Eric Edward Esper
Cleveland Waterworks Crib #5 Tunnel Explosion
2016
Oil on canvas
20x36
Even before the catastrophic events of July 24, 1916, as many as 70 men died constructing Cleveland’s waterworks system, due to a series of accidents. After 2 years of work, the tunnel between Crib #4 & 5 was a few months away from completion. 5 miles out from Lake Erie’s shore, the danger was apparent for the 85 men who lived and worked at Crib #5. Numerous small explosions and overwhelming gas leaks caused men to refuse to work and quit the job.
As the men reluctantly resumed work, at 9:22 p.m. on July 24, the pressure gauges at the surface indicated catastrophe when the tunneling crew’s machinery ignited a gas leak 1500 feet down the tunnel. Immediately after the explosion, rescue attempts were made, which resulted in the rescuers being overcome by the gas fumes. Crude emergency signals were sent by whistle and rocket flares.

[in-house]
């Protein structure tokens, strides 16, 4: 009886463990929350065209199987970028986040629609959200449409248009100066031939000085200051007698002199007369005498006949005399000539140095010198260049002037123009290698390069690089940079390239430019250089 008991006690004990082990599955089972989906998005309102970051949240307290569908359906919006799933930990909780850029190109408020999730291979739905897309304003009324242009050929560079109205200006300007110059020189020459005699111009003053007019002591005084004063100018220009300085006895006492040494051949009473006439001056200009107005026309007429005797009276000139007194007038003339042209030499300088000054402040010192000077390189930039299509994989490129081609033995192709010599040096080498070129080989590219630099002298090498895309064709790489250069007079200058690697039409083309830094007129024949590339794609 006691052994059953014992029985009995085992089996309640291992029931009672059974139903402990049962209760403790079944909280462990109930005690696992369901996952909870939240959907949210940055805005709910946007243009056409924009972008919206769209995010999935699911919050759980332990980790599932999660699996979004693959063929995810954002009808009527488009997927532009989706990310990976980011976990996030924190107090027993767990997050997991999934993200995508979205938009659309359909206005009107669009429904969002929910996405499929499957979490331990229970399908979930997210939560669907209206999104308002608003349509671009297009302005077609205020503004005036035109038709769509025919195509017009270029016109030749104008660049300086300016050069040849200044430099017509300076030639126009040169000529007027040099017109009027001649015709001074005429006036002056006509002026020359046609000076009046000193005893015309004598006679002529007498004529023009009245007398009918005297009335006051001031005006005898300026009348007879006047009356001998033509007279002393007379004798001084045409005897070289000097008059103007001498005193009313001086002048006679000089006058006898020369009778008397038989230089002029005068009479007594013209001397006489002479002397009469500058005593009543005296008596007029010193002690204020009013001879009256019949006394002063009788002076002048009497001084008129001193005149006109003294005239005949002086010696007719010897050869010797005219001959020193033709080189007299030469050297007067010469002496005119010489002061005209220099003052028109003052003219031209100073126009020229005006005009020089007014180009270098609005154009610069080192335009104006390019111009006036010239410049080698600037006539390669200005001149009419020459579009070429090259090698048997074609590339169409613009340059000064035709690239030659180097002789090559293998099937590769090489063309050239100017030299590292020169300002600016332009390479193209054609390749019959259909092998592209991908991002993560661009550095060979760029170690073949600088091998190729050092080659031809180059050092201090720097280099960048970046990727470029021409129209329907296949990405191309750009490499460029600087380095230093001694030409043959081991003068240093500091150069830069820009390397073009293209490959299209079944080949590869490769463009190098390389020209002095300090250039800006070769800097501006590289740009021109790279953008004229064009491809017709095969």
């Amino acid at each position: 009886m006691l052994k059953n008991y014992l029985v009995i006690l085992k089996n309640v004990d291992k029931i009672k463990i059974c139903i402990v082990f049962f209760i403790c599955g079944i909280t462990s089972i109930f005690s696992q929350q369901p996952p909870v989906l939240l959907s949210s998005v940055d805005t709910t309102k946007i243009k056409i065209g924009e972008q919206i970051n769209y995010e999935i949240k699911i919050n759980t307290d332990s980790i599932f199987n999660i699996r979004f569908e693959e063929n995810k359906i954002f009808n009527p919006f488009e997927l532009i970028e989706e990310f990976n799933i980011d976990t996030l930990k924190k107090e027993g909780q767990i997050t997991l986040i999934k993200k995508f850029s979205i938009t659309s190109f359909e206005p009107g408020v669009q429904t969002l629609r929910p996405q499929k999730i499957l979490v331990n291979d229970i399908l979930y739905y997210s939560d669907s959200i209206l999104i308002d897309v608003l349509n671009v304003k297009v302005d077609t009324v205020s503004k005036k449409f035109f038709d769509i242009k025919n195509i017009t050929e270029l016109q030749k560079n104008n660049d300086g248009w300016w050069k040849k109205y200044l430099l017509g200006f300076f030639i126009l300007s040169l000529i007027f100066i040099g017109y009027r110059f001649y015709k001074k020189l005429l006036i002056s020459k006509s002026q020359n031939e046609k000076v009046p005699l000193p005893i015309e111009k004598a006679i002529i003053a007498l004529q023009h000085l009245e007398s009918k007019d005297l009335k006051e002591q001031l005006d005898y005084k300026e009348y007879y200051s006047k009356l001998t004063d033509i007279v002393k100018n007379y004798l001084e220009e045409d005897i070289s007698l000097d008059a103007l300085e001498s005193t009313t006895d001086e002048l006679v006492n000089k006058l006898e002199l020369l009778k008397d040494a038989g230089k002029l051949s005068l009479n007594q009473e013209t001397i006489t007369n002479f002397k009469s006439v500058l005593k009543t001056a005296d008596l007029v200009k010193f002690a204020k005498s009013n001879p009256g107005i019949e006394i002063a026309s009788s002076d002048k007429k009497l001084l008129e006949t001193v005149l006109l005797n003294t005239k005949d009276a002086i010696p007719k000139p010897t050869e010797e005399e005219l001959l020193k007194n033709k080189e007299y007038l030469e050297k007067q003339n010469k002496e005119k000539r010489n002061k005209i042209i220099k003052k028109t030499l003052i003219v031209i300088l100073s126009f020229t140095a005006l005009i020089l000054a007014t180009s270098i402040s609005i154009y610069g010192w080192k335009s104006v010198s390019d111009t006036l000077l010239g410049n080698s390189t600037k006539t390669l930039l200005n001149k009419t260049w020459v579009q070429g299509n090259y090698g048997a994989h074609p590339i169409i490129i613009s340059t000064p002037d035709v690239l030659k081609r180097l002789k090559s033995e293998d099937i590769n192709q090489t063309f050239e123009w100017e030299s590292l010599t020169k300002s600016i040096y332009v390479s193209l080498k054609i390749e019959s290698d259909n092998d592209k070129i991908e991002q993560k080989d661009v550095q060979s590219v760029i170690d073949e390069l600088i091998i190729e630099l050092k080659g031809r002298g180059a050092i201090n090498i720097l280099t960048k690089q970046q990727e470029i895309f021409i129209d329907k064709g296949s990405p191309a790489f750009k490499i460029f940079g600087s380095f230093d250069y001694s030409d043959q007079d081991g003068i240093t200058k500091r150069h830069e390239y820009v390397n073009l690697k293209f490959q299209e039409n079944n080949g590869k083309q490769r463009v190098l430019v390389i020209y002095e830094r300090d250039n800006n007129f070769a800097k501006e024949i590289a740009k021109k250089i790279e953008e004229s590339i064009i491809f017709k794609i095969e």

Gus Van Duzen, superintendent, arrived after midnight and after several rescue attempts only a few men were brought back to the surface. At dawn, Garret Morgan arrived with his invention – the first gas mask. Along with his brother, Frank, and two volunteers, Garret descended into the tunnel and after four trips, the rest were rescued and removed. The explosion caused 20 deaths, and 10 or more injured, although the numbers were vague.
Garret Morgan was a brilliant African American whose heroism and ingenuity was overlooked and mostly ignored at the time, despite his efforts that night.
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